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Catholic Outreach Soup Kitchen, Chicken Dumplings

post #1 of 3
Thread Starter 
Well another month rolls into the third Saturday and I find myself at the Catholic Outreach Soup Kitchen preparing a meal for less fortunate persons. Over three years now of doing this and I still like doing it. Little light on volunteers today as we only have five volunteers to get all the work done.
Worse yet, January is one of our lowest donation months of the year! So we have almost no donations for the week. So to the pantry for an inspection. I have to come up with a dinner and dessert for these folks.

Chef Rant On:
Ok folks I have said it before but it is worth repeating, if you donated during the holidays to help those less fortunate but have done nothing this month. I want you to know you are not fooling the deity you worship!
Whomever you worship knows if your December gesture to humanity was followed through into January. So my advice is don't piss your God off :grin:, donate every month! 'Nuff said!

Chef Rant Off:

Well I have the donations from all the restaurants that were organized to save their unusable stuff for us. So to the Boston's chickens in the freezer! Of course this means I need Chicken Pickers. Only job worse than this is Crab picking! But it needs to be done. I do get some complaints from some of the volunteers, to which I always respond "did you think you were coming to the Bahamas on vacation when you said you would volunteer at the soup kitchen?" Feeding those less fortunate is work, and it has to be done to get these people fed. So out come the chickens and into the chicken pickin' business the volunteers go!

Of course what the other volunteers don't ever remember is I have already been working on things long before they got there. I have the base started for the chicken and dumplings meal that will be served.

Onions, celery, and carrots have all already been prepped. The Southwest Cream Corn is already prepped and ready to go into the convection oven. I add the carrots to the tilt skillet and we begin to have the looks of a decent Chicken and Dumplings meal. On of the things that is important
at the soup kitchen is to get as much balanced diet type foods into these people. They already have problems, they don't need poor nutrition to add to the dilemma they face daily.

I was told that the entire beginning of the week is going to be light on volunteers. Heck I am there anyway, only have one catering later in the evening, so I slam together some other starts to meals for Monday and Tuesday's
crews. All the chicken carcasses will make a nice soup and a decent Chicken and Noodles dinner. So extra stockpots are started and I begin to render the life supporting nutrition out of the leftovers. Wing tips, bones, backs, necks, it all gives up itself to create another meal.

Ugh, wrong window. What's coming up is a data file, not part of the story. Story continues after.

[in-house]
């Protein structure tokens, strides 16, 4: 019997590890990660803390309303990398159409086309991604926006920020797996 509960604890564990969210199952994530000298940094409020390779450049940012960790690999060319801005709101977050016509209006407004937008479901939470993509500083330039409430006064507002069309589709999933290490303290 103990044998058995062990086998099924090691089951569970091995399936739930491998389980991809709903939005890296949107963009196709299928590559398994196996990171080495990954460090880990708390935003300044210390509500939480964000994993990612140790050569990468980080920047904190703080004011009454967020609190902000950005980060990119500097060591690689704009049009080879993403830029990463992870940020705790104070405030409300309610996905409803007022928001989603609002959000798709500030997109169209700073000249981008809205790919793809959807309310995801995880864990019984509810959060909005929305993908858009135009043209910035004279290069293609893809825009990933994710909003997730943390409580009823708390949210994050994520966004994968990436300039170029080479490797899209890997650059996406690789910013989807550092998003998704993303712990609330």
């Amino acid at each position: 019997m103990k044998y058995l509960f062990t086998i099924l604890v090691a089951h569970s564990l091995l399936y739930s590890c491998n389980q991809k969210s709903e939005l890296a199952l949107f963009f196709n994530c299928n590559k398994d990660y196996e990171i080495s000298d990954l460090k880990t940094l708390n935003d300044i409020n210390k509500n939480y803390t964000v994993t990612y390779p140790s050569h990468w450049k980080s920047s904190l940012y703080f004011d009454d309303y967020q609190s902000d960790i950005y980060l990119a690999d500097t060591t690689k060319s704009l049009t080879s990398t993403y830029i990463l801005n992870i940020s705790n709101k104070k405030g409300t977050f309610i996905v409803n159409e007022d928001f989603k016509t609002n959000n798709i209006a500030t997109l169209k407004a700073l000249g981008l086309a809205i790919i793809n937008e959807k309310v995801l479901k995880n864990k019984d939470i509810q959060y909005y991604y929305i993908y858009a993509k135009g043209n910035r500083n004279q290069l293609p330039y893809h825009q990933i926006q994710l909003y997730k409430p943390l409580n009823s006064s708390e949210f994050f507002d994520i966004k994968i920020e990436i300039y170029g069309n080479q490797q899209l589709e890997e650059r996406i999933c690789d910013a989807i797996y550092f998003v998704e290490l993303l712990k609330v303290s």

Finally I add the dumplings on to it and close the lid to let it steam to a finish!

Meanwhile I noticed a most unusual donation. 8 pounds of cut, steamed and instantly frozen rhubarb. With none of the bakeries have any leftover goods, I have to make a dessert. As usual, I will use this to sneak in another fruit on the clients! I will have to create it from scratch.
So I make a heavy cream cheese cake. (Now this is one rich cheese cake, since the cream won't be used by anyone else prior to going sour, I figure it is a perfect use for it.) I then work up a rhubarb, cranberry and orange compote for the cheese cake. We do not get gram cracker donated so the cheese cake will be scooped like ice cream into a bowl with the Rhubarb compote spooned over it.

In the end they ate it all. I like to think of that as a complement to the skills of the chef and the volunteers, but it may have a lot to do with not being able to afford food that most take for granted!

'Til we talk again, make sure you make that donation to your local soup kitchen! They need it badly, and while you are at it, post it on the calendar every month for the rest of the year. I can assure you it will get used to sustain a humane life!

Chef Bob Ballantyne
The Cowboy and The Rose Catering
Grand Junction, Colorado, USA
I am a reduction of my youthful mistakes mixed with the roux of a few adult successes
I am a reduction of my youthful mistakes mixed with the roux of a few adult successes
post #2 of 3
What you are doing at the soup kitchen is great. volunteerism is very rewarding, and getting in touch with those less fortunate than you helps put one's own life in perspective. I second your suggestion that more people get involved - in whatever cause best suits them - with contributions of time, money, or goods.

post #3 of 3
Kudos to you and your crew Chef. Volunteering your time and talent is a reward in itself like no other!

Thanks also for the rant and to Shel for the reminder!
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